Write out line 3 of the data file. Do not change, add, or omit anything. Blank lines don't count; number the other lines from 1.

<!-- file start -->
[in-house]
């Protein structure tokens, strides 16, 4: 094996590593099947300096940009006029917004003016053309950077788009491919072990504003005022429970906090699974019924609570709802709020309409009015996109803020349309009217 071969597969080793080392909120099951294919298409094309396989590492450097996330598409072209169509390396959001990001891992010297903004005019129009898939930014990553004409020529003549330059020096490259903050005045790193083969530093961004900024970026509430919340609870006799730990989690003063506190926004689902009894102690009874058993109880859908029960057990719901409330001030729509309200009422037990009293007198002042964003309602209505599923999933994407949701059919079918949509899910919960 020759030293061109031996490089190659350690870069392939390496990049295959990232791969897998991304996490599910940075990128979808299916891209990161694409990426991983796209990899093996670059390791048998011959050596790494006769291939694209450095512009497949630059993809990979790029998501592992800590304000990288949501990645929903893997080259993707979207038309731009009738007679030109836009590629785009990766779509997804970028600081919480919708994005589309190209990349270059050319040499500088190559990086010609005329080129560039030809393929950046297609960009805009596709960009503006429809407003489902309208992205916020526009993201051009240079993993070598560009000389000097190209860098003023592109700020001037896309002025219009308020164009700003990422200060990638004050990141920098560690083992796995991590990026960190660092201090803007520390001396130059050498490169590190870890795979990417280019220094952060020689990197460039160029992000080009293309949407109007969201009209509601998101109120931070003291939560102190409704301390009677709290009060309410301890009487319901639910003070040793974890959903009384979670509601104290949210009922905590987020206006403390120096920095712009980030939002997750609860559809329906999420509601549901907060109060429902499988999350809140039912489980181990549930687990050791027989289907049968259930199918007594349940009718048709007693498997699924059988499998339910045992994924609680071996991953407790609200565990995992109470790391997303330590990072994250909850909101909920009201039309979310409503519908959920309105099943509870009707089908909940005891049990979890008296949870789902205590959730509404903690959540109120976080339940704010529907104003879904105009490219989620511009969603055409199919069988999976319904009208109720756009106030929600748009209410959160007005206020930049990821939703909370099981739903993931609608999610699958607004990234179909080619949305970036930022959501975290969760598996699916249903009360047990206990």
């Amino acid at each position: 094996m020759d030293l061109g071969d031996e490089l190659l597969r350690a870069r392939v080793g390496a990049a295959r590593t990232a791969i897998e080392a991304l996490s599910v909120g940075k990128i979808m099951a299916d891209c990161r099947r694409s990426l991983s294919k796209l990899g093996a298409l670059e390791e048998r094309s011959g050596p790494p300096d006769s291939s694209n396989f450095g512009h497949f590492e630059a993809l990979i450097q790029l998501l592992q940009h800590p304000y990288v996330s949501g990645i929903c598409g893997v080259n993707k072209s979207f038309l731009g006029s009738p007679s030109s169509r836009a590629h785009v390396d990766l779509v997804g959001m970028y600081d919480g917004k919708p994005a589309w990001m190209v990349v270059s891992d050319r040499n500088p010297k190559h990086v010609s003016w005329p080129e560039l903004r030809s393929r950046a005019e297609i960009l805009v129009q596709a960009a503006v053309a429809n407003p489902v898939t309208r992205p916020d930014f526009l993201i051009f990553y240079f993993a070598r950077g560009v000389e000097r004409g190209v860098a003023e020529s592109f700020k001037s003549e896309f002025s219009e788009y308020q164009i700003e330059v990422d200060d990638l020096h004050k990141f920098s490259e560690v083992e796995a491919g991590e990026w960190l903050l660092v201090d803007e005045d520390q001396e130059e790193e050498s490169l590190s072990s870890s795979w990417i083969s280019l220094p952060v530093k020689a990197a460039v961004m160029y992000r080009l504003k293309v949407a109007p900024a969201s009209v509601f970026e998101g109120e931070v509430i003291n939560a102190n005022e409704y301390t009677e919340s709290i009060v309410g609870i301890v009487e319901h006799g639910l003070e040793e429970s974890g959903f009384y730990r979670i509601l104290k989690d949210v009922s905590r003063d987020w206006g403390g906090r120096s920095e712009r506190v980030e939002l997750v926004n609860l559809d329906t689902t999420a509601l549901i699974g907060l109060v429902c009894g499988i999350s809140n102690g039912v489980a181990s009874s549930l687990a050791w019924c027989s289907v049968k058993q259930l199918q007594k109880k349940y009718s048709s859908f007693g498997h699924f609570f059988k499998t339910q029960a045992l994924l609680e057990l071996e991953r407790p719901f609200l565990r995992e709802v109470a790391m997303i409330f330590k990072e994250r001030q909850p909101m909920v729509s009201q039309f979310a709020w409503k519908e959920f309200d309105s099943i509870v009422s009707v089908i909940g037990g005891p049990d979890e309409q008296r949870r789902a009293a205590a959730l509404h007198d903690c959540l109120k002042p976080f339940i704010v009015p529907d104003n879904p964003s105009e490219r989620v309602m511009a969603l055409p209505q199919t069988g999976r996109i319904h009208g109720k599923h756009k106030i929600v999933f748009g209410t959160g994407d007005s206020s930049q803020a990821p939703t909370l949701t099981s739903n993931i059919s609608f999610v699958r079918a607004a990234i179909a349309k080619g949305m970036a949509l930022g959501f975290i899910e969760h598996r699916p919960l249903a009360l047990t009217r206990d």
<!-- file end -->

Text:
């Amino acid at each position: 094996m020759d030293l061109g071969d031996e490089l190659l597969r350690a870069r392939v080793g390496a990049a295959r590593t990232a791969i897998e080392a991304l996490s599910v909120g940075k990128i979808m099951a299916d891209c990161r099947r694409s990426l991983s294919k796209l990899g093996a298409l670059e390791e048998r094309s011959g050596p790494p300096d006769s291939s694209n396989f450095g512009h497949f590492e630059a993809l990979i450097q790029l998501l592992q940009h800590p304000y990288v996330s949501g990645i929903c598409g893997v080259n993707k072209s979207f038309l731009g006029s009738p007679s030109s169509r836009a590629h785009v390396d990766l779509v997804g959001m970028y600081d919480g917004k919708p994005a589309w990001m190209v990349v270059s891992d050319r040499n500088p010297k190559h990086v010609s003016w005329p080129e560039l903004r030809s393929r950046a005019e297609i960009l805009v129009q596709a960009a503006v053309a429809n407003p489902v898939t309208r992205p916020d930014f526009l993201i051009f990553y240079f993993a070598r950077g560009v000389e000097r004409g190209v860098a003023e020529s592109f700020k001037s003549e896309f002025s219009e788009y308020q164009i700003e330059v990422d200060d990638l020096h004050k990141f920098s490259e560690v083992e796995a491919g991590e990026w960190l903050l660092v201090d803007e005045d520390q001396e130059e790193e050498s490169l590190s072990s870890s795979w990417i083969s280019l220094p952060v530093k020689a990197a460039v961004m160029y992000r080009l504003k293309v949407a109007p900024a969201s009209v509601f970026e998101g109120e931070v509430i003291n939560a102190n005022e409704y301390t009677e919340s709290i009060v309410g609870i301890v009487e319901h006799g639910l003070e040793e429970s974890g959903f009384y730990r979670i509601l104290k989690d949210v009922s905590r003063d987020w206006g403390g906090r120096s920095e712009r506190v980030e939002l997750v926004n609860l559809d329906t689902t999420a509601l549901i699974g907060l109060v429902c009894g499988i999350s809140n102690g039912v489980a181990s009874s549930l687990a050791w019924c027989s289907v049968k058993q259930l199918q007594k109880k349940y009718s048709s859908f007693g498997h699924f609570f059988k499998t339910q029960a045992l994924l609680e057990l071996e991953r407790p719901f609200l565990r995992e709802v109470a790391m997303i409330f330590k990072e994250r001030q909850p909101m909920v729509s009201q039309f979310a709020w409503k519908e959920f309200d309105s099943i509870v009422s009707v089908i909940g037990g005891p049990d979890e309409q008296r949870r789902a009293a205590a959730l509404h007198d903690c959540l109120k002042p976080f339940i704010v009015p529907d104003n879904p964003s105009e490219r989620v309602m511009a969603l055409p209505q199919t069988g999976r996109i319904h009208g109720k599923h756009k106030i929600v999933f748009g209410t959160g994407d007005s206020s930049q803020a990821p939703t909370l949701t099981s739903n993931i059919s609608f999610v699958r079918a607004a990234i179909a349309k080619g949305m970036a949509l930022g959501f975290i899910e969760h598996r699916p919960l249903a009360l047990t009217r206990d």